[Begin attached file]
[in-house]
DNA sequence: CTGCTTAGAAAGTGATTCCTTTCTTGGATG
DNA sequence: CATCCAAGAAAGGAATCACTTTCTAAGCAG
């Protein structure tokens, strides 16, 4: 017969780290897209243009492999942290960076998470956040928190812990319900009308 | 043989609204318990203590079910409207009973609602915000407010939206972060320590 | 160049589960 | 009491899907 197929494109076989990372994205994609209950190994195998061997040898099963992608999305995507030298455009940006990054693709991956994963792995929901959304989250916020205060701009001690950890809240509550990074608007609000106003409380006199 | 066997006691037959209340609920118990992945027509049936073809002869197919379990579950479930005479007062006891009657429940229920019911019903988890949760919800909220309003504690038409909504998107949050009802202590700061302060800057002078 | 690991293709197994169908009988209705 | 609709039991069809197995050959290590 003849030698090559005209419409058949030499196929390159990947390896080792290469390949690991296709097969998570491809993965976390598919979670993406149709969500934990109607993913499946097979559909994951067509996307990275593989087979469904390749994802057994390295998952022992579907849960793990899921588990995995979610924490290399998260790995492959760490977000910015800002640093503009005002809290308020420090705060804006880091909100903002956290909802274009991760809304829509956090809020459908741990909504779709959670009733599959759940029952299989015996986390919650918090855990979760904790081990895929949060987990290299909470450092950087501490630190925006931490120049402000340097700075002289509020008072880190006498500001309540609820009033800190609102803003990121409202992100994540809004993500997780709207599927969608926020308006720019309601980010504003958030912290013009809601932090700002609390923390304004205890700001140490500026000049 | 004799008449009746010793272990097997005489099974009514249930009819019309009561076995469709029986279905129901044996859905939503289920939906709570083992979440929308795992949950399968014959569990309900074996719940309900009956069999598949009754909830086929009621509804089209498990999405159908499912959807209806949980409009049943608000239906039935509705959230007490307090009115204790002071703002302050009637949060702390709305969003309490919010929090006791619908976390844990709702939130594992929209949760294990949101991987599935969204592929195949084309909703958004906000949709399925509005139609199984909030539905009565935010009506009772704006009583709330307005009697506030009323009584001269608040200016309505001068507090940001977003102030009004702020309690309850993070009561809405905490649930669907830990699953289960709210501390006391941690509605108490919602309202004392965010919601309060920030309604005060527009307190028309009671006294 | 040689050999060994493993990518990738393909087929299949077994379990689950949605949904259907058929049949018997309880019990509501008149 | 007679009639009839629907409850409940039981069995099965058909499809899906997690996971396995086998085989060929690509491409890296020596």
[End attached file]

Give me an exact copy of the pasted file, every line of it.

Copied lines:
[in-house]
DNA sequence: CTGCTTAGAAAGTGATTCCTTTCTTGGATG
DNA sequence: CATCCAAGAAAGGAATCACTTTCTAAGCAG
């Protein structure tokens, strides 16, 4: 017969780290897209243009492999942290960076998470956040928190812990319900009308 | 043989609204318990203590079910409207009973609602915000407010939206972060320590 | 160049589960 | 009491899907 197929494109076989990372994205994609209950190994195998061997040898099963992608999305995507030298455009940006990054693709991956994963792995929901959304989250916020205060701009001690950890809240509550990074608007609000106003409380006199 | 066997006691037959209340609920118990992945027509049936073809002869197919379990579950479930005479007062006891009657429940229920019911019903988890949760919800909220309003504690038409909504998107949050009802202590700061302060800057002078 | 690991293709197994169908009988209705 | 609709039991069809197995050959290590 003849030698090559005209419409058949030499196929390159990947390896080792290469390949690991296709097969998570491809993965976390598919979670993406149709969500934990109607993913499946097979559909994951067509996307990275593989087979469904390749994802057994390295998952022992579907849960793990899921588990995995979610924490290399998260790995492959760490977000910015800002640093503009005002809290308020420090705060804006880091909100903002956290909802274009991760809304829509956090809020459908741990909504779709959670009733599959759940029952299989015996986390919650918090855990979760904790081990895929949060987990290299909470450092950087501490630190925006931490120049402000340097700075002289509020008072880190006498500001309540609820009033800190609102803003990121409202992100994540809004993500997780709207599927969608926020308006720019309601980010504003958030912290013009809601932090700002609390923390304004205890700001140490500026000049 | 004799008449009746010793272990097997005489099974009514249930009819019309009561076995469709029986279905129901044996859905939503289920939906709570083992979440929308795992949950399968014959569990309900074996719940309900009956069999598949009754909830086929009621509804089209498990999405159908499912959807209806949980409009049943608000239906039935509705959230007490307090009115204790002071703002302050009637949060702390709305969003309490919010929090006791619908976390844990709702939130594992929209949760294990949101991987599935969204592929195949084309909703958004906000949709399925509005139609199984909030539905009565935010009506009772704006009583709330307005009697506030009323009584001269608040200016309505001068507090940001977003102030009004702020309690309850993070009561809405905490649930669907830990699953289960709210501390006391941690509605108490919602309202004392965010919601309060920030309604005060527009307190028309009671006294 | 040689050999060994493993990518990738393909087929299949077994379990689950949605949904259907058929049949018997309880019990509501008149 | 007679009639009839629907409850409940039981069995099965058909499809899906997690996971396995086998085989060929690509491409890296020596």